BEST TRACKS

Rolling Blackouts Coastal Fever:Cameo

Rolling Blackouts Coastal Fever this week shared their fourth and final single ahead of the Melbourne band’s new album, Sideways to New Italy, out now. The new track, “Cameo,” starts off focused on the sparse combination of singer Francis Keaney’s voice and guitar, but quickly builds to showcase the band’s maximalist indie-pop production with swirling guitars and a driving rhythm coalescing around Keaney’s lyrics. “This is a love song. It’s about reaching through time portals,” said Keaney in a statement. “The lyrics were pieced together over about a year like a little puzzle. I found the first pieces in Rushworth, and the last pieces in Darwin.” —Jack Meyer

Bob Mould:American Crisis

“American Crisis” is the first single from Bob Mould’s next album, Blue Hearts, which will be out on Merge on Sept. 25, and it absolutely sounds like a song from 2020. Written and recorded earlier this year, it’s a scabrous, pissed-off screed against the “fucked-up USA” we’re living in. And although its creation predates the coronavirus lockdown and the protests against racism and police brutality that are currently happening in all 50 states, it’s impossible to not think about all the unrest of the last few months, and the ever-expanding anti-American policies of Trump and the GOP, while listening to “American Crisis.” — Garrett Martin

NZCA:Prisoner of Love

British synth-pop crew NZCA Lines have released a new song titled “Prisoner of Love.” This is their third single from their forthcoming record Pure Luxury, which arrives July 10 via Memphis Industries. The track is extravagant, sporadic and imbued with disco, showcasing grandeur as well as notes of anxiety and the apocalypse. Of the song, frontman Michael Lovett said, “This song is about the cycle of heartbreak and dependency within a relationship that isn’t working, a constant motion of being pushed away and sucked back in. —Danielle Chelosky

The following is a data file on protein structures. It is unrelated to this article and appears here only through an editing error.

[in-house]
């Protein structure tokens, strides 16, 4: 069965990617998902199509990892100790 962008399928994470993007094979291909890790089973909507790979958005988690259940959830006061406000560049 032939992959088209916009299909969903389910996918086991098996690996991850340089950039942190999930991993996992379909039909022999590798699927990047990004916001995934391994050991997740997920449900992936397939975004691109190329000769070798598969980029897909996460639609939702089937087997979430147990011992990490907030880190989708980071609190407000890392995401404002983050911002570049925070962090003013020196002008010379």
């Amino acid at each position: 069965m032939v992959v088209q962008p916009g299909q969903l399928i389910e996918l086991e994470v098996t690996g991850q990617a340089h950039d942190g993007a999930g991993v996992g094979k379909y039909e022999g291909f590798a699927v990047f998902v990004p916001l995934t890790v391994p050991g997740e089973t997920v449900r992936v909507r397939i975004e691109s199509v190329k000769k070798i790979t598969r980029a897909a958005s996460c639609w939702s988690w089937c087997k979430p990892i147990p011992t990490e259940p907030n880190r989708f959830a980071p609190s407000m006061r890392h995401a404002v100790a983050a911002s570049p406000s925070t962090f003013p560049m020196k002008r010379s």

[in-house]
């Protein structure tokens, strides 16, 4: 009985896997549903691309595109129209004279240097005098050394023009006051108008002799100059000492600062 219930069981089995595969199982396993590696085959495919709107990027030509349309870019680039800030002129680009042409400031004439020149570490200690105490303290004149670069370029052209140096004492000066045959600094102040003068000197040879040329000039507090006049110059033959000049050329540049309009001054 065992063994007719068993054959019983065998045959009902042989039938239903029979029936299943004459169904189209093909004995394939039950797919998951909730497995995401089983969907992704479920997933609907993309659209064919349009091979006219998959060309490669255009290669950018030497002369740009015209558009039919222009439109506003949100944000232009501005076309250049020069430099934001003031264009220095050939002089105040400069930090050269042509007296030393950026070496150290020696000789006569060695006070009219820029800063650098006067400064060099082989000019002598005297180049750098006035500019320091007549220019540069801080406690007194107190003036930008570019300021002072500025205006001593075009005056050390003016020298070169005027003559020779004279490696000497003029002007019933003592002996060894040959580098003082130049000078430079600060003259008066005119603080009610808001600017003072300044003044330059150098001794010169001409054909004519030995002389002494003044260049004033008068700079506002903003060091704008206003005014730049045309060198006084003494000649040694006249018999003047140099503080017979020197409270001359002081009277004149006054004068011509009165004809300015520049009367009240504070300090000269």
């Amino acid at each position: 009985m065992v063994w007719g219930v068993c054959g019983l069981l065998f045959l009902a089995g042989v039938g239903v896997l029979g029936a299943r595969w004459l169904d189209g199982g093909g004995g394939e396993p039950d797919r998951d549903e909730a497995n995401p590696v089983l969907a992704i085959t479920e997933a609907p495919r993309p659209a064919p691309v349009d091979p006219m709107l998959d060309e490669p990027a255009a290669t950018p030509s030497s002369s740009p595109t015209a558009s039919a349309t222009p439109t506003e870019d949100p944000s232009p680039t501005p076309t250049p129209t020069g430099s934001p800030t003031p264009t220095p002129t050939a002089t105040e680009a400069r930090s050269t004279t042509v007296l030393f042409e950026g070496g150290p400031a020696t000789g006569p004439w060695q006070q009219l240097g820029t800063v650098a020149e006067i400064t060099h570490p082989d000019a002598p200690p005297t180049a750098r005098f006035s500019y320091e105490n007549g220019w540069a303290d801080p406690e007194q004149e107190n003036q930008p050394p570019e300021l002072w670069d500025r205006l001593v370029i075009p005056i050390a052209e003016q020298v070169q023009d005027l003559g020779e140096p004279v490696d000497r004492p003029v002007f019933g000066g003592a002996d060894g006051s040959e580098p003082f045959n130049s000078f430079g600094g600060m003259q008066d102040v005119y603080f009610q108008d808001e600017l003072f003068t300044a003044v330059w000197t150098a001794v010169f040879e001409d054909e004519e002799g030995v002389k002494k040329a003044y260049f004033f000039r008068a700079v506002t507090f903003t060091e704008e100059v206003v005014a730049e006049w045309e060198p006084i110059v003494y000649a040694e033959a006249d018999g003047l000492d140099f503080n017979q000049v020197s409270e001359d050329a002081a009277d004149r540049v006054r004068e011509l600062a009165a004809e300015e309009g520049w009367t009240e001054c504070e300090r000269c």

The Paste Happiest Hour

This week we caught up with Sondre Lerche and Pokey LaFarge. Watch every episode—future and past—on our YouTube page.

FEATURES

A Resource Guide For Active Anti-Racism

The horrific killing of George Floyd is only one in a long line of tragedies due to police brutality and institutional racism. As protests break out across the country, knowing how to best support black lives and take a stand against police brutality is imperative. Although the Minnesota Freedom Fund and the George Floyd Memorial Fund have been making the rounds on social media and gaining the most traction, there are many other grassroots organizations that are also actively working to fight for justice and support black lives. In this time and always, it is not enough to be quietly non-racist; we must be actively anti-racist or else we are complicit. We must educate ourselves on active anti-racism, mobilize and work to divest in systems that institutionally oppress black lives. Here is a list of educational resources, black liberation organizations, petitions and more that we encourage you to look into. Please consider donating if you are able—if you are not, there are other ways to engage as well. —Lia Pikus and Danielle Chelosky

5 Roots Artists Who Sing About Racial Injustice & Oppression